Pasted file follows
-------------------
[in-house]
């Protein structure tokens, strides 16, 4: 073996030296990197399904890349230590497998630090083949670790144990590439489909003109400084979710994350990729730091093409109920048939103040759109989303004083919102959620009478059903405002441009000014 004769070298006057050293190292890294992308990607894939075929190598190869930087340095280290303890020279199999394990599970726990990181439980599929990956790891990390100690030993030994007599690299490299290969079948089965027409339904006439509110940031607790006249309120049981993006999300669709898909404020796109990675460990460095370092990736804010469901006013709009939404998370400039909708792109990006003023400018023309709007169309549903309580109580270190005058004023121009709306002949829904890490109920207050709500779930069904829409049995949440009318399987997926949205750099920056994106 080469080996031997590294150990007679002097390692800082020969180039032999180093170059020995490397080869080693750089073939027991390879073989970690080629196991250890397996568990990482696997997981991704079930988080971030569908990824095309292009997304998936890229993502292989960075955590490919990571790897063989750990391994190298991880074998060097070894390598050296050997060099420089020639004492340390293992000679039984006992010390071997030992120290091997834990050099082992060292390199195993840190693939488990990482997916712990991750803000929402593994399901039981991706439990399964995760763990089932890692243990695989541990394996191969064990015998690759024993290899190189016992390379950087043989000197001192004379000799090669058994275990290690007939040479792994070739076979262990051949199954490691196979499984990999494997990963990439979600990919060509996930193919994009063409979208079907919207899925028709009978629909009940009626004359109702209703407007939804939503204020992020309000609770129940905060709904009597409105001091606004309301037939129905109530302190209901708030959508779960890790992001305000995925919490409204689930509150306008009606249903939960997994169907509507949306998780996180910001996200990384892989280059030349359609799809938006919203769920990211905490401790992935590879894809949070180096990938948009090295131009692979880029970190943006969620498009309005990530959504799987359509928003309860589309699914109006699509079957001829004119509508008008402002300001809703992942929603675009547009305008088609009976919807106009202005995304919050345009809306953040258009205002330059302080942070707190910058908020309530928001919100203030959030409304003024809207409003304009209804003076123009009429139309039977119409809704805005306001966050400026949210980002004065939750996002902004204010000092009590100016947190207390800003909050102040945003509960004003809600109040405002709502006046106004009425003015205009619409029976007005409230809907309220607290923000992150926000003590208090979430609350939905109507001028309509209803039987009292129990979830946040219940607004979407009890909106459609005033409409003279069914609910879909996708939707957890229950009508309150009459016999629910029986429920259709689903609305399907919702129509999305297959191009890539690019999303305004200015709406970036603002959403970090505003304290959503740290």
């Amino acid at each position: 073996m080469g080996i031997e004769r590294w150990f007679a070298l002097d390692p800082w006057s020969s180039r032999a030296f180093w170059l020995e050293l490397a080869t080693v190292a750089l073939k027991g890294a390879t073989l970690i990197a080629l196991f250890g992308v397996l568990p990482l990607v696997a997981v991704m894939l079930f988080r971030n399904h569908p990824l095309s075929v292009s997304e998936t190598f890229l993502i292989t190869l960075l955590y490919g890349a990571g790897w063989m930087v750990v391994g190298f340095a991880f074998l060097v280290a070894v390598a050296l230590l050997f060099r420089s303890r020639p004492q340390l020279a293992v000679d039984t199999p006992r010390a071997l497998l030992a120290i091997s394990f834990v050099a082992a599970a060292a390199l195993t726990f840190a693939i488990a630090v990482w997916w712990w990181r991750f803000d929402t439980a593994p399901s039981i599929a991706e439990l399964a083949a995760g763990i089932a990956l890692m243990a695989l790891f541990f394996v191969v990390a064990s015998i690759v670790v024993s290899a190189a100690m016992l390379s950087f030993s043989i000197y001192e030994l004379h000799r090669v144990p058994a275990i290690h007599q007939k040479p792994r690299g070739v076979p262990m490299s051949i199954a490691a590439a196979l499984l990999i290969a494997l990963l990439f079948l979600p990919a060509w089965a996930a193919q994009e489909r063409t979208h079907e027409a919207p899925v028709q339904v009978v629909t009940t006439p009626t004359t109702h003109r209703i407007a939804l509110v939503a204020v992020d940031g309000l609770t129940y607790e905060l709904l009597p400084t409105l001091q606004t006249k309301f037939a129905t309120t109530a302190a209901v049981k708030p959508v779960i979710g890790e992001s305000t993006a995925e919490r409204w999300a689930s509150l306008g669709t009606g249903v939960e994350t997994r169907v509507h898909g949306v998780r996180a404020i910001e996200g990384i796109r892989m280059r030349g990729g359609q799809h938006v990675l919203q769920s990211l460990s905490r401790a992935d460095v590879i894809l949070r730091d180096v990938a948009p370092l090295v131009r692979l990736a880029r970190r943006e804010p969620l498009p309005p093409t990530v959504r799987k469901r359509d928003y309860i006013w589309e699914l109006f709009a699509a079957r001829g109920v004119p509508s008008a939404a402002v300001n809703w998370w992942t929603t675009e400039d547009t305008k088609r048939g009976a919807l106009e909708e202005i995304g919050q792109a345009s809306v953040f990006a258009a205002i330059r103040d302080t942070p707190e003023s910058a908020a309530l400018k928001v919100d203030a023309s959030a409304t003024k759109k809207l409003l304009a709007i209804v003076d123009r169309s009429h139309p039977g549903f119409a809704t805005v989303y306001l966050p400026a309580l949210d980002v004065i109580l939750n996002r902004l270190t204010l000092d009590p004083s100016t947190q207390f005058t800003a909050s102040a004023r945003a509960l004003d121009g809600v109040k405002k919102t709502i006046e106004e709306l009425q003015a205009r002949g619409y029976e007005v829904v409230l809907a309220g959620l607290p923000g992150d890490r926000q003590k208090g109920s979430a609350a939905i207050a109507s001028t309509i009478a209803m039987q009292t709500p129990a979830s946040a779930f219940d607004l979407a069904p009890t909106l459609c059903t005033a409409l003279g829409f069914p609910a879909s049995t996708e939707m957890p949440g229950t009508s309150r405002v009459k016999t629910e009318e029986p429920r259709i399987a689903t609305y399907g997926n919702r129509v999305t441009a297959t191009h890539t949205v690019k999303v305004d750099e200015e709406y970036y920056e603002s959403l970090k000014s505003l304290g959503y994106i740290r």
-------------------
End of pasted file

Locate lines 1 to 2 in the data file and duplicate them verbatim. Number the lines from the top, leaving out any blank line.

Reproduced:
[in-house]
């Protein structure tokens, strides 16, 4: 073996030296990197399904890349230590497998630090083949670790144990590439489909003109400084979710994350990729730091093409109920048939103040759109989303004083919102959620009478059903405002441009000014 004769070298006057050293190292890294992308990607894939075929190598190869930087340095280290303890020279199999394990599970726990990181439980599929990956790891990390100690030993030994007599690299490299290969079948089965027409339904006439509110940031607790006249309120049981993006999300669709898909404020796109990675460990460095370092990736804010469901006013709009939404998370400039909708792109990006003023400018023309709007169309549903309580109580270190005058004023121009709306002949829904890490109920207050709500779930069904829409049995949440009318399987997926949205750099920056994106 080469080996031997590294150990007679002097390692800082020969180039032999180093170059020995490397080869080693750089073939027991390879073989970690080629196991250890397996568990990482696997997981991704079930988080971030569908990824095309292009997304998936890229993502292989960075955590490919990571790897063989750990391994190298991880074998060097070894390598050296050997060099420089020639004492340390293992000679039984006992010390071997030992120290091997834990050099082992060292390199195993840190693939488990990482997916712990991750803000929402593994399901039981991706439990399964995760763990089932890692243990695989541990394996191969064990015998690759024993290899190189016992390379950087043989000197001192004379000799090669058994275990290690007939040479792994070739076979262990051949199954490691196979499984990999494997990963990439979600990919060509996930193919994009063409979208079907919207899925028709009978629909009940009626004359109702209703407007939804939503204020992020309000609770129940905060709904009597409105001091606004309301037939129905109530302190209901708030959508779960890790992001305000995925919490409204689930509150306008009606249903939960997994169907509507949306998780996180910001996200990384892989280059030349359609799809938006919203769920990211905490401790992935590879894809949070180096990938948009090295131009692979880029970190943006969620498009309005990530959504799987359509928003309860589309699914109006699509079957001829004119509508008008402002300001809703992942929603675009547009305008088609009976919807106009202005995304919050345009809306953040258009205002330059302080942070707190910058908020309530928001919100203030959030409304003024809207409003304009209804003076123009009429139309039977119409809704805005306001966050400026949210980002004065939750996002902004204010000092009590100016947190207390800003909050102040945003509960004003809600109040405002709502006046106004009425003015205009619409029976007005409230809907309220607290923000992150926000003590208090979430609350939905109507001028309509209803039987009292129990979830946040219940607004979407009890909106459609005033409409003279069914609910879909996708939707957890229950009508309150009459016999629910029986429920259709689903609305399907919702129509999305297959191009890539690019999303305004200015709406970036603002959403970090505003304290959503740290």